The green arrows show the two hood shocks. It's recommended that you change them one at a time and be sure that you support the hood open with a broomstick or other means.

Shown here is the lower attachment point for the hood shock.
Figure 3

Shown here is the lower attachment point for the hood shock.

Shown here is the upper attachment point for the hood shock.
Figure 4

Shown here is the upper attachment point for the hood shock.

Place a towel or shop rag over the sheet metal to protect the paint and use a large flat blade screwdriver to pry the lower hood shock off the ball pivot.
Figure 5

Place a towel or shop rag over the sheet metal to protect the paint and use a large flat blade screwdriver to pry the lower hood shock off the ball pivot. Make sure that the hood is secured well before continuing.

Next, with the hood secured, pry off the upper connection point for the hood shock.
Figure 6

Next, with the hood secured, pry off the upper connection point for the hood shock.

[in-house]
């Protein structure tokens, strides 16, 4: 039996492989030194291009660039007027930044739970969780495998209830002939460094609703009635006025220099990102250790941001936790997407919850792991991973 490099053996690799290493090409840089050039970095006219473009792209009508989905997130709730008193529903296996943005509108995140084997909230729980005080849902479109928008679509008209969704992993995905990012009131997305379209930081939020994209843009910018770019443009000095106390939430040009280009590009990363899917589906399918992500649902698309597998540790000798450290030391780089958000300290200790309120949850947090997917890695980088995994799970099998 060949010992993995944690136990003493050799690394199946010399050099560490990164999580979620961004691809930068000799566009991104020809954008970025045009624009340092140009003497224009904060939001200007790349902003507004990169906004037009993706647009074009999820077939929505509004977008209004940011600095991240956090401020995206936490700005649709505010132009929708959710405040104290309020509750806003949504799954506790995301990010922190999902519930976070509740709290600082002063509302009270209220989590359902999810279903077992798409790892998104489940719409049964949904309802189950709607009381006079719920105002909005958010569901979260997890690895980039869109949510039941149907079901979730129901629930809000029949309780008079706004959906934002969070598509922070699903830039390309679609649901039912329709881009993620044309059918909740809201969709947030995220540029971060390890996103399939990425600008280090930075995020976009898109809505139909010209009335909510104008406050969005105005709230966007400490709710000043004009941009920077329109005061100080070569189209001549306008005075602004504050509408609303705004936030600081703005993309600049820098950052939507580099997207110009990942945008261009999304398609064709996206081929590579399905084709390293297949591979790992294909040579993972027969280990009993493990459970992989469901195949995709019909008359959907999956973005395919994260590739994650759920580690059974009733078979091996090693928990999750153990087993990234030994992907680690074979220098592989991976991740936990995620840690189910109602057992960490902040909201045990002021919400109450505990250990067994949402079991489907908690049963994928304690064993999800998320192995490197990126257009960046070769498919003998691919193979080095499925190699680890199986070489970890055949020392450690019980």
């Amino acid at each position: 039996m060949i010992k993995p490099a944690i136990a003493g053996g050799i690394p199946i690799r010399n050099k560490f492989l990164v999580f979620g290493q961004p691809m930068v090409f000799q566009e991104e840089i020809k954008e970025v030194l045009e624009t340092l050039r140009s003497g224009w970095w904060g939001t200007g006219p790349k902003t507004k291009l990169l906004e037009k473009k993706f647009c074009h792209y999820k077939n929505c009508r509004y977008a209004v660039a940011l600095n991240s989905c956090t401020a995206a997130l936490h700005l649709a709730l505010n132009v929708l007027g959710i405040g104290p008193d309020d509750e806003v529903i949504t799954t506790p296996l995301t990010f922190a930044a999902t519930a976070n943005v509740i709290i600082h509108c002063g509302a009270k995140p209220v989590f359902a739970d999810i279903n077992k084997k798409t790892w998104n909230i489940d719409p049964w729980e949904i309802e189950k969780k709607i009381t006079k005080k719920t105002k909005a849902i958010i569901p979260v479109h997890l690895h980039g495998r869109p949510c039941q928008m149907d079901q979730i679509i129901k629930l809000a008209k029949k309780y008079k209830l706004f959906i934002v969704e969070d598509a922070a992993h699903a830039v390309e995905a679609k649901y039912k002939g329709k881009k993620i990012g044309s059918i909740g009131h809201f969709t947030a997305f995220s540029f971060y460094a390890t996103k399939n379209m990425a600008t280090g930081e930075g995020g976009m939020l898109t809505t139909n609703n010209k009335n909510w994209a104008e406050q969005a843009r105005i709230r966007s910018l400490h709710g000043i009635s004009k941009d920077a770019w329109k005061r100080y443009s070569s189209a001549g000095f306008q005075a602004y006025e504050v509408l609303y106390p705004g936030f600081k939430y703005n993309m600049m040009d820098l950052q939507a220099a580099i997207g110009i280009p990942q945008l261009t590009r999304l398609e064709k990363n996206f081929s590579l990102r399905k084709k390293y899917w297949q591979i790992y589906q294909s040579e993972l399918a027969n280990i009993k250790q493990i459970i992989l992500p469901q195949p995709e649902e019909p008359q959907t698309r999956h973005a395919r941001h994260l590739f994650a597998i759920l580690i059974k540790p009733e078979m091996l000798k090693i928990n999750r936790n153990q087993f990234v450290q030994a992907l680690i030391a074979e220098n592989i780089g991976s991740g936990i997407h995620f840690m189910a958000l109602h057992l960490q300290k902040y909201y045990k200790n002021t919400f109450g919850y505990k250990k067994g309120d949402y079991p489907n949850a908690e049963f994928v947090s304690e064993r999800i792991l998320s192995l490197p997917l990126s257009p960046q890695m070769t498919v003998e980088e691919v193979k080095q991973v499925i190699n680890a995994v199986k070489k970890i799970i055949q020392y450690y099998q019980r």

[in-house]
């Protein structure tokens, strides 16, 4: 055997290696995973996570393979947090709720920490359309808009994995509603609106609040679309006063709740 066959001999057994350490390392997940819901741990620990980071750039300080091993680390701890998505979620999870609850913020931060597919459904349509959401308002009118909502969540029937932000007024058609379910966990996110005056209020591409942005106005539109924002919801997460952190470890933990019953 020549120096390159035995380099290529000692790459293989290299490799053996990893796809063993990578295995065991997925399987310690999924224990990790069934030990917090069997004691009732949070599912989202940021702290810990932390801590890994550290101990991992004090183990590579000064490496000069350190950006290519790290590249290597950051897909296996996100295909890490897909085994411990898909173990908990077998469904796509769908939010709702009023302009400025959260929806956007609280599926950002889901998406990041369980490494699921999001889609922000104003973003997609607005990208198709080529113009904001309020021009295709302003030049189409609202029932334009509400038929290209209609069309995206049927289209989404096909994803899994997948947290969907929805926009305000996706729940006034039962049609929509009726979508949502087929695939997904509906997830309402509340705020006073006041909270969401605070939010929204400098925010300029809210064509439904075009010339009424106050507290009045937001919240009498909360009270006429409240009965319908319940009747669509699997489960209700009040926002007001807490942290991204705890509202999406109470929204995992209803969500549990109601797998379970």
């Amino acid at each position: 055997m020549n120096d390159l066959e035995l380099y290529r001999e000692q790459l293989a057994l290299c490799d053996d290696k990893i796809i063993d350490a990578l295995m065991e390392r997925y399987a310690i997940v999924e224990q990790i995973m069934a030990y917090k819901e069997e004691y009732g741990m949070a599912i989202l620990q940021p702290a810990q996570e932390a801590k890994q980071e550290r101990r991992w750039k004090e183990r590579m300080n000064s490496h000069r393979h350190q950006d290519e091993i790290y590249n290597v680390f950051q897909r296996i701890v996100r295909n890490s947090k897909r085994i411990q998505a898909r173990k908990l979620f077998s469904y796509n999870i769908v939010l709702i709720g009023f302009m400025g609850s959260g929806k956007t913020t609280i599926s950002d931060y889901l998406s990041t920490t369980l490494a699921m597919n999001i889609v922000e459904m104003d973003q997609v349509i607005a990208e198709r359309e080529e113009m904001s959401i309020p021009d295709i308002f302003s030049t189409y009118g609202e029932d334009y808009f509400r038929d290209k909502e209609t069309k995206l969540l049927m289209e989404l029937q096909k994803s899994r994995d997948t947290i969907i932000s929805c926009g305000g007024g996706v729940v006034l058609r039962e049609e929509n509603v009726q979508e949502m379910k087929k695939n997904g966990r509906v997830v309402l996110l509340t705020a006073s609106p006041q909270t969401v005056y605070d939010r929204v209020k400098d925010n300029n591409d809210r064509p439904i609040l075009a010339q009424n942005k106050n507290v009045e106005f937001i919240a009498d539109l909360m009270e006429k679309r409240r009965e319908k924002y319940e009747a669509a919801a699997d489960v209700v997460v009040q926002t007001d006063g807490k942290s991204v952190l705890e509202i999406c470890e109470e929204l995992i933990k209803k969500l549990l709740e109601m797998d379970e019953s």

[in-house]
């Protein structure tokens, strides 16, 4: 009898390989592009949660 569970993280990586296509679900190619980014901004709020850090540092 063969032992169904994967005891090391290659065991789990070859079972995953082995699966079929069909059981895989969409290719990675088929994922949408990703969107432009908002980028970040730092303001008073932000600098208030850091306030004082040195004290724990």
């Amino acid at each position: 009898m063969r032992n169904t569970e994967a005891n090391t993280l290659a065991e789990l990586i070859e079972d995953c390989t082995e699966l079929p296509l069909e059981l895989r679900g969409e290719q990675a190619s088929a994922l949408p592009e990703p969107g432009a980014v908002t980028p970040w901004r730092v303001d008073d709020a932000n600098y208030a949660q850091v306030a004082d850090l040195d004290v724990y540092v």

Place a dab of white moly grease on the lower ball pivot prior to installing the new hood shock.
Figure 7

Place a dab of white moly grease on the lower ball pivot prior to installing the new hood shock. This helps keep the point lubricated.

As like the lower point, put a dab of white moly grease on the upper ball pivot.
Figure 8

As like the lower point, put a dab of white moly grease on the upper ball pivot.

Now position the lower hood shock over the lower ball pivot and pop it into place.
Figure 9

Now position the lower hood shock over the lower ball pivot and pop it into place. Just use the palm of your hand. Keep in mind the orientation of the hood shock. The smaller diameter rod should face the bottom.

Maneuver the shock into place over the upper ball pivot and pop it into place with the palm of your hand.